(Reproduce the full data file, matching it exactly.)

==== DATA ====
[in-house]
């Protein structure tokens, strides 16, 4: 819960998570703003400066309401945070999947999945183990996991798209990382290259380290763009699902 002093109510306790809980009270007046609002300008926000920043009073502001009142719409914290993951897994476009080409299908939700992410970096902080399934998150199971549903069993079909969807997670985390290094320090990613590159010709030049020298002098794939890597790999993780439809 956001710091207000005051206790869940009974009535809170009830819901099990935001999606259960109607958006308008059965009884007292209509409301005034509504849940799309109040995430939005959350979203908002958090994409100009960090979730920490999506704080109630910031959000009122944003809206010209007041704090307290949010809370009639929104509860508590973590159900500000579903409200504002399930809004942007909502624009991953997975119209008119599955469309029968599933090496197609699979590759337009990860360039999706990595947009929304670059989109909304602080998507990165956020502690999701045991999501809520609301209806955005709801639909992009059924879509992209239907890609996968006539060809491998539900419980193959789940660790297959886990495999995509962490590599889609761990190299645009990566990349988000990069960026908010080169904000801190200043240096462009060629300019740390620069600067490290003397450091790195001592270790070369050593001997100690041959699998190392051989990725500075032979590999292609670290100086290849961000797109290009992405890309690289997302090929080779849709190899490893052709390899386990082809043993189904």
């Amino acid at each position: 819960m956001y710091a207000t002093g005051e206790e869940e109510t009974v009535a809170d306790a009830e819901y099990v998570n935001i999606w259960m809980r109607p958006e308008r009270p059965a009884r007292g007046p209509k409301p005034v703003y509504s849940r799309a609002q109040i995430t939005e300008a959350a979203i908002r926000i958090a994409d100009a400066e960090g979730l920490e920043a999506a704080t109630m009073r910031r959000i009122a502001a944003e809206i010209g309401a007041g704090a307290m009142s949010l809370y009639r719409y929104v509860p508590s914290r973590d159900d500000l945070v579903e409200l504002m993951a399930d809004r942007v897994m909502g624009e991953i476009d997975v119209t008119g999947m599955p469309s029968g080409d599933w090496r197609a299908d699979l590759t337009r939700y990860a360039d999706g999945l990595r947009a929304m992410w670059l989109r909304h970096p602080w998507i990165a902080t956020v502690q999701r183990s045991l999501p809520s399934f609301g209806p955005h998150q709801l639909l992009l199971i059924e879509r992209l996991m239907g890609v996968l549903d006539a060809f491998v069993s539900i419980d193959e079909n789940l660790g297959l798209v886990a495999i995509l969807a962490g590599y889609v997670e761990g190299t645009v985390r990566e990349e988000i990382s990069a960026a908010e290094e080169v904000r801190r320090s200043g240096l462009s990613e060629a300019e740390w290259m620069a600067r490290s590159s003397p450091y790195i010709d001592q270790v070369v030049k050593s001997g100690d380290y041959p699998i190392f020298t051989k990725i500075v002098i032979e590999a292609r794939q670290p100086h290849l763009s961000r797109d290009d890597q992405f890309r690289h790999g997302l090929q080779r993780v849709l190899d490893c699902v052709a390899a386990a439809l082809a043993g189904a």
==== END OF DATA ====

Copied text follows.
[in-house]
């Protein structure tokens, strides 16, 4: 819960998570703003400066309401945070999947999945183990996991798209990382290259380290763009699902 002093109510306790809980009270007046609002300008926000920043009073502001009142719409914290993951897994476009080409299908939700992410970096902080399934998150199971549903069993079909969807997670985390290094320090990613590159010709030049020298002098794939890597790999993780439809 956001710091207000005051206790869940009974009535809170009830819901099990935001999606259960109607958006308008059965009884007292209509409301005034509504849940799309109040995430939005959350979203908002958090994409100009960090979730920490999506704080109630910031959000009122944003809206010209007041704090307290949010809370009639929104509860508590973590159900500000579903409200504002399930809004942007909502624009991953997975119209008119599955469309029968599933090496197609699979590759337009990860360039999706990595947009929304670059989109909304602080998507990165956020502690999701045991999501809520609301209806955005709801639909992009059924879509992209239907890609996968006539060809491998539900419980193959789940660790297959886990495999995509962490590599889609761990190299645009990566990349988000990069960026908010080169904000801190200043240096462009060629300019740390620069600067490290003397450091790195001592270790070369050593001997100690041959699998190392051989990725500075032979590999292609670290100086290849961000797109290009992405890309690289997302090929080779849709190899490893052709390899386990082809043993189904």
């Amino acid at each position: 819960m956001y710091a207000t002093g005051e206790e869940e109510t009974v009535a809170d306790a009830e819901y099990v998570n935001i999606w259960m809980r109607p958006e308008r009270p059965a009884r007292g007046p209509k409301p005034v703003y509504s849940r799309a609002q109040i995430t939005e300008a959350a979203i908002r926000i958090a994409d100009a400066e960090g979730l920490e920043a999506a704080t109630m009073r910031r959000i009122a502001a944003e809206i010209g309401a007041g704090a307290m009142s949010l809370y009639r719409y929104v509860p508590s914290r973590d159900d500000l945070v579903e409200l504002m993951a399930d809004r942007v897994m909502g624009e991953i476009d997975v119209t008119g999947m599955p469309s029968g080409d599933w090496r197609a299908d699979l590759t337009r939700y990860a360039d999706g999945l990595r947009a929304m992410w670059l989109r909304h970096p602080w998507i990165a902080t956020v502690q999701r183990s045991l999501p809520s399934f609301g209806p955005h998150q709801l639909l992009l199971i059924e879509r992209l996991m239907g890609v996968l549903d006539a060809f491998v069993s539900i419980d193959e079909n789940l660790g297959l798209v886990a495999i995509l969807a962490g590599y889609v997670e761990g190299t645009v985390r990566e990349e988000i990382s990069a960026a908010e290094e080169v904000r801190r320090s200043g240096l462009s990613e060629a300019e740390w290259m620069a600067r490290s590159s003397p450091y790195i010709d001592q270790v070369v030049k050593s001997g100690d380290y041959p699998i190392f020298t051989k990725i500075v002098i032979e590999a292609r794939q670290p100086h290849l763009s961000r797109d290009d890597q992405f890309r690289h790999g997302l090929q080779r993780v849709l190899d490893c699902v052709a390899a386990a439809l082809a043993g189904a």